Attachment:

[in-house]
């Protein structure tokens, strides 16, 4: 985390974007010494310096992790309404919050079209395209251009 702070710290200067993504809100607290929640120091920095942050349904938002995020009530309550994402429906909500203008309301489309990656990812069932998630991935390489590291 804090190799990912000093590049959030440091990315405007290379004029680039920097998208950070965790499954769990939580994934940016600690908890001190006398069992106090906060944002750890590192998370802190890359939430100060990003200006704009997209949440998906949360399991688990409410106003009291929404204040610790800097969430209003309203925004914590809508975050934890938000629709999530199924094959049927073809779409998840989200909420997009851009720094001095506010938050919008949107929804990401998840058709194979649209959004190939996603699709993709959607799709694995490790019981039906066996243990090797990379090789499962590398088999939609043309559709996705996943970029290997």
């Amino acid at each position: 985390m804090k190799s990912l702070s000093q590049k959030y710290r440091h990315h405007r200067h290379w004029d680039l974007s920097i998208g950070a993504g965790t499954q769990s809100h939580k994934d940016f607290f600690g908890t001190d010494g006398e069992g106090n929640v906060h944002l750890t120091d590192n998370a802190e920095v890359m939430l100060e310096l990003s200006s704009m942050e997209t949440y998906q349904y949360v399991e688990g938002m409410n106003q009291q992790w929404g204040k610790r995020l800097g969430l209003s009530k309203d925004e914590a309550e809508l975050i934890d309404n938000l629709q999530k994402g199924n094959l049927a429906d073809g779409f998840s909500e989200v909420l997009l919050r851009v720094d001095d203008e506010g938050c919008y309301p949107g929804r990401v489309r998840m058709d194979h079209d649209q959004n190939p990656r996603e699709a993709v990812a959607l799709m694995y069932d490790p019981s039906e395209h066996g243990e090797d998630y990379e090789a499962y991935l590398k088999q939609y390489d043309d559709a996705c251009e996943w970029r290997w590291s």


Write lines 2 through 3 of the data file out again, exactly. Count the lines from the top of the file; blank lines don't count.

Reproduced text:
């Protein structure tokens, strides 16, 4: 985390974007010494310096992790309404919050079209395209251009 702070710290200067993504809100607290929640120091920095942050349904938002995020009530309550994402429906909500203008309301489309990656990812069932998630991935390489590291 804090190799990912000093590049959030440091990315405007290379004029680039920097998208950070965790499954769990939580994934940016600690908890001190006398069992106090906060944002750890590192998370802190890359939430100060990003200006704009997209949440998906949360399991688990409410106003009291929404204040610790800097969430209003309203925004914590809508975050934890938000629709999530199924094959049927073809779409998840989200909420997009851009720094001095506010938050919008949107929804990401998840058709194979649209959004190939996603699709993709959607799709694995490790019981039906066996243990090797990379090789499962590398088999939609043309559709996705996943970029290997």
């Amino acid at each position: 985390m804090k190799s990912l702070s000093q590049k959030y710290r440091h990315h405007r200067h290379w004029d680039l974007s920097i998208g950070a993504g965790t499954q769990s809100h939580k994934d940016f607290f600690g908890t001190d010494g006398e069992g106090n929640v906060h944002l750890t120091d590192n998370a802190e920095v890359m939430l100060e310096l990003s200006s704009m942050e997209t949440y998906q349904y949360v399991e688990g938002m409410n106003q009291q992790w929404g204040k610790r995020l800097g969430l209003s009530k309203d925004e914590a309550e809508l975050i934890d309404n938000l629709q999530k994402g199924n094959l049927a429906d073809g779409f998840s909500e989200v909420l997009l919050r851009v720094d001095d203008e506010g938050c919008y309301p949107g929804r990401v489309r998840m058709d194979h079209d649209q959004n190939p990656r996603e699709a993709v990812a959607l799709m694995y069932d490790p019981s039906e395209h066996g243990e090797d998630y990379e090789a499962y991935l590398k088999q939609y390489d043309d559709a996705c251009e996943w970029r290997w590291s």